With these minimum bids, it’s important that you seriously consider your objective when building out LinkedIn ads. These ads should be very business-focused, as Facebook and Twitter provide much cheaper alternatives for content marketing. Test a few LinkedIn ads and see whether the price is worth it for your business.
How to buy
Step 1: Create a new campaign
There’s a Business Services tab on the top right of your LinkedIn homepage. Hover over it and choose advertise. If you’re a new advertiser, click Get started. If you’ve advertised before, click Manage and you’ll be taken to your Campaign Manager. Once there click Create new campaign in the upper right.
Step 2: Choose your ad type
Name your campaign hoose from among company updates (picked from existing posts and will appear on your page) and direct sponsored content (which will appear in people’s home feeds). It will provide an ad preview for you.
Step 3: Build your ad (if it’s direct sponsored content)
Step 4: Choose your target audience
Choose your target audience by industry, company size, job title, tc.
Step 5: Budgeting
Set your daily budget and your bid, which will be a choice between paying for clicks or impressions. Then save your changes.
Step 6: Launch your campaign
An unsung hero of social media advertising, StumbleUpon is a very simple and website and social ad platform. There are no ad types per say, because whatever webpage you submit is in and of itself the ad. The page will appear the same, but with a ‘sponsored’ border. Purchasing the ad guarantees a certain amount of pageviews from StumbleUpon users.
All StumbleUpon ads inherently have pageviews as a goal, but the main objective of the ad is entirely dependent on the page you provide. If the call to action on your page is for an app download, then app downloads might be the objective of your ad. But all you’re paying for is pageviews, with no guaranteed of any lead generation or follow-through from your viewers.
Audience and targeting
StumbleUpon doesn’t have the most advanced targeting because it doesn’t gather that much information from its users. You can target based on age, gender, location, device and interests. In this case, your best bet is almost surely to target based on interest since most StumbleUpon users designated the content topics that they want to be exposed to.
When using StumbleUpon ads you’re charged for every visit to your webpage. When creating you ad, the builder will recommend a price of between 10 and 50 cents per visitor. The price recommended will depend on how targeted your audience is. You can actually adjust the recommended price, but if you do your ad will receive less priority in their system, which could ultimately impact its success.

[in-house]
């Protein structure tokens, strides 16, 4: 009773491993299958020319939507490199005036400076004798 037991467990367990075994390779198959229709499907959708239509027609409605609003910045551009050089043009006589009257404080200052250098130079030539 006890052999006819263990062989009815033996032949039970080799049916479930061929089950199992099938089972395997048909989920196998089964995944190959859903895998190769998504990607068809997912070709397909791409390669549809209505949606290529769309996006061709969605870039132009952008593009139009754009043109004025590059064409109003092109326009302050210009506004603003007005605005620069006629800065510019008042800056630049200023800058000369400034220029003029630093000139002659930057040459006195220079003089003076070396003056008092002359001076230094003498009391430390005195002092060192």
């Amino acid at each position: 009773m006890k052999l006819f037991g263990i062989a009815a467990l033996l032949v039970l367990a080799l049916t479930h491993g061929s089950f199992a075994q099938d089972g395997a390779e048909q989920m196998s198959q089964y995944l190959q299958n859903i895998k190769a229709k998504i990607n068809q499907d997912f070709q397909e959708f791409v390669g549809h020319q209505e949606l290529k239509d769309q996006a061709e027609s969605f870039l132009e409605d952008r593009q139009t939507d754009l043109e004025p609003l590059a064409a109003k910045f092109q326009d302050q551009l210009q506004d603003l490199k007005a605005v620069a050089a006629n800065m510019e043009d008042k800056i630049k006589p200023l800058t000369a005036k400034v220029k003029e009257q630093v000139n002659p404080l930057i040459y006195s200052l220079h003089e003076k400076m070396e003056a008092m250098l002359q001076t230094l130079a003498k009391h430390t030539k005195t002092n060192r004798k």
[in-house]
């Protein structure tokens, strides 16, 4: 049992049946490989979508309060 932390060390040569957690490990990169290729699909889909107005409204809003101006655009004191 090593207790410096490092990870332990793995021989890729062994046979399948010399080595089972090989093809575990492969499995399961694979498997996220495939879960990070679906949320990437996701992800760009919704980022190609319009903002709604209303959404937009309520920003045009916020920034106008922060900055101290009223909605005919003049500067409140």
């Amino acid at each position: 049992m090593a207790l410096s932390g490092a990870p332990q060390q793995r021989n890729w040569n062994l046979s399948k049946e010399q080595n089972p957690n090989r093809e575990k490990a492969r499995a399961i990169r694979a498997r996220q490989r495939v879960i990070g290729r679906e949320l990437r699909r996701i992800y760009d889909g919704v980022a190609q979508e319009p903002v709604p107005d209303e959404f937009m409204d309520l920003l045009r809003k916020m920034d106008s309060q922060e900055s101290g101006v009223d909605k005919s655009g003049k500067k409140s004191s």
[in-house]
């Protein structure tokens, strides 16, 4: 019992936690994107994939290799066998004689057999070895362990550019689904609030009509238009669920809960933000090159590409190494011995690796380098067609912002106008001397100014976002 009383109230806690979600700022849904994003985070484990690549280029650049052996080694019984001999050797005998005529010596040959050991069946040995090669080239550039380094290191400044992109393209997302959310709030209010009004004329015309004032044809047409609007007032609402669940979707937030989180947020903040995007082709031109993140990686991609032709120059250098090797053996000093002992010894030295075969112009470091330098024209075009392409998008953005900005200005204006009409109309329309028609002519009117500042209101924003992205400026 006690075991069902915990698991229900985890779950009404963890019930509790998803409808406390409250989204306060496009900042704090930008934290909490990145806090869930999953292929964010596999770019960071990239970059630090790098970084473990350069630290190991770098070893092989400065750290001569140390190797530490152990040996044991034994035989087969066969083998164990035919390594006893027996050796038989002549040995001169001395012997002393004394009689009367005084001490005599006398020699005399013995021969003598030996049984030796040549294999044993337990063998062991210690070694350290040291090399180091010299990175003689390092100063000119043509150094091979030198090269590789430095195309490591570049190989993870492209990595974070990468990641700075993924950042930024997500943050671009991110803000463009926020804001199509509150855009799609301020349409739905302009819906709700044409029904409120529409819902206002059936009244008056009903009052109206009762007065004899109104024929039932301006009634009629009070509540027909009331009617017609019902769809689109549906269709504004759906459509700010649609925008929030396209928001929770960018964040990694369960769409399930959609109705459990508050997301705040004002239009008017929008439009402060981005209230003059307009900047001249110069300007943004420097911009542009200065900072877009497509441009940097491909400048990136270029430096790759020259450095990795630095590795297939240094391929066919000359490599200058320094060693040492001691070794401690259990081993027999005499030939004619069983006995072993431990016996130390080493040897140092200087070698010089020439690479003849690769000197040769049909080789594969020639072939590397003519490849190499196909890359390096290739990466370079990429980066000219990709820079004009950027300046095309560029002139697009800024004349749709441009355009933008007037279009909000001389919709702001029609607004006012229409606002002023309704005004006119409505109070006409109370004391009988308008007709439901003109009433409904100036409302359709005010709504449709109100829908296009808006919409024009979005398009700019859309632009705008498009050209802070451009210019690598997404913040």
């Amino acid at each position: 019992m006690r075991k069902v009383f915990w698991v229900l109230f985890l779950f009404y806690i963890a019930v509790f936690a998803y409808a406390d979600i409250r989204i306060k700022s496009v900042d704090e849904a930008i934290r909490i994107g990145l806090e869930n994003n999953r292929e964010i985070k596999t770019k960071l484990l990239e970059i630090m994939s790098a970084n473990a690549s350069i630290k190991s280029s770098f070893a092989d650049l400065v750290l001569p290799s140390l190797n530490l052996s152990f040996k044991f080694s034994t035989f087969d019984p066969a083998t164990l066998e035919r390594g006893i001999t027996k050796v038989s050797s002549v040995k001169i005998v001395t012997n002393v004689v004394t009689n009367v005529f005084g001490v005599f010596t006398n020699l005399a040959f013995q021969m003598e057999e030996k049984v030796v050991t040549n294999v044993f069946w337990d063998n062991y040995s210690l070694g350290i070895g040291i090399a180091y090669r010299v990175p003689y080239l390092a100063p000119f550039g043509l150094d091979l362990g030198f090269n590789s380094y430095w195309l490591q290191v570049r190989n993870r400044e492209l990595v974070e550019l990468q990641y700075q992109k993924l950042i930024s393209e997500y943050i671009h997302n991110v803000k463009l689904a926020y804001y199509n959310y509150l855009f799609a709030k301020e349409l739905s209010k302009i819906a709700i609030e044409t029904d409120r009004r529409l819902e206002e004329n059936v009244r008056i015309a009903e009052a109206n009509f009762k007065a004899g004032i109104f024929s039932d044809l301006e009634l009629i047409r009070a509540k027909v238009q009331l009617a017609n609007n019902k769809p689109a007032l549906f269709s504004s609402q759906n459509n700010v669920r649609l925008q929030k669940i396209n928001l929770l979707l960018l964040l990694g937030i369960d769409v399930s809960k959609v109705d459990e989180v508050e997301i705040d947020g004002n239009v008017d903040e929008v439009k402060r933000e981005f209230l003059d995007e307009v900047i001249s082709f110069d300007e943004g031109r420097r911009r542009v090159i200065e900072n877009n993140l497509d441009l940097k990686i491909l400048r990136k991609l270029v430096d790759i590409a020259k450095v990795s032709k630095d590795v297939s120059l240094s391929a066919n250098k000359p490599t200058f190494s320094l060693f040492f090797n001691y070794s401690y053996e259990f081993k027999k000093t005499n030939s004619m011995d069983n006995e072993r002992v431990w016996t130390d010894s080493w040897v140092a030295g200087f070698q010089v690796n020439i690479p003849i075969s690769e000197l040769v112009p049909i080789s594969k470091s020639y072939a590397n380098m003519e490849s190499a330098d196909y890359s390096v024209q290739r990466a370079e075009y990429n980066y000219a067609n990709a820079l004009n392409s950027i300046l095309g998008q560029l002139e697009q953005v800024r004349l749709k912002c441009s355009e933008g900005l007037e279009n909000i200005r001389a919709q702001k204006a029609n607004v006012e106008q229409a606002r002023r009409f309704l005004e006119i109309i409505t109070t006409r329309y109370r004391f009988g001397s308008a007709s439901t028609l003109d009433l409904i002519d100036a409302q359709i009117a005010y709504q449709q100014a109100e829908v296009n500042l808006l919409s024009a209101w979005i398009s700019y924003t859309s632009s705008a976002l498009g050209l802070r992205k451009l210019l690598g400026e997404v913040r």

How to buy
Step 1: Create an advertising account
All they need is your email address and a password.
Step 2: Add your URL
Again, you don’t actually create an ad for StumbleUpon, which can be a big time saver for businesses. All you do is input the URL of a webpage you’re hoping to drive traffic to
Step 3: Set your target audience and budget
Choose your target audience or let StumbleUpon optimize the audience for you.
Step 4: Set your daily budget
Then set your daily budget and choose your serving priority (what priority do you want your ad to appear as people Stumble).
Step 5: Submit your ad
StumbleUpon reviews ads submitted by new advertisers. This process usually takes a few hours. Once approved, your ad will go live.
Instagram ads are quite new, and as of yet there is only one type: an image that will appear in non-follower feeds with a sponsored icon on the top right corner. These ads are also only available to selected brands with an existing following as Instagram irons out their ad platform.
With its mobile focus, visual appeal and young audience, you can bet brands will jump on Instagram ads as soon as they become widely available. In the meantime, here’s a more detailed primer on Everything You Need to Know About Instagram Ads.
Pinterest still hasn’t launched its ad platform, but several brands are in the midst of beta testing it. Essentially Pinterest Ads will consist of Promoted Pins, content you choose to promote that will appear high within search results. You’ll only pay for the Promoted Pins when a viewer clicks through to your site.
If Pinterest ads sound interesting to you, there’s a waitlist you can join.
Reach more people with Hootsuite Ads in just two clicks.
Updated May 19, 2015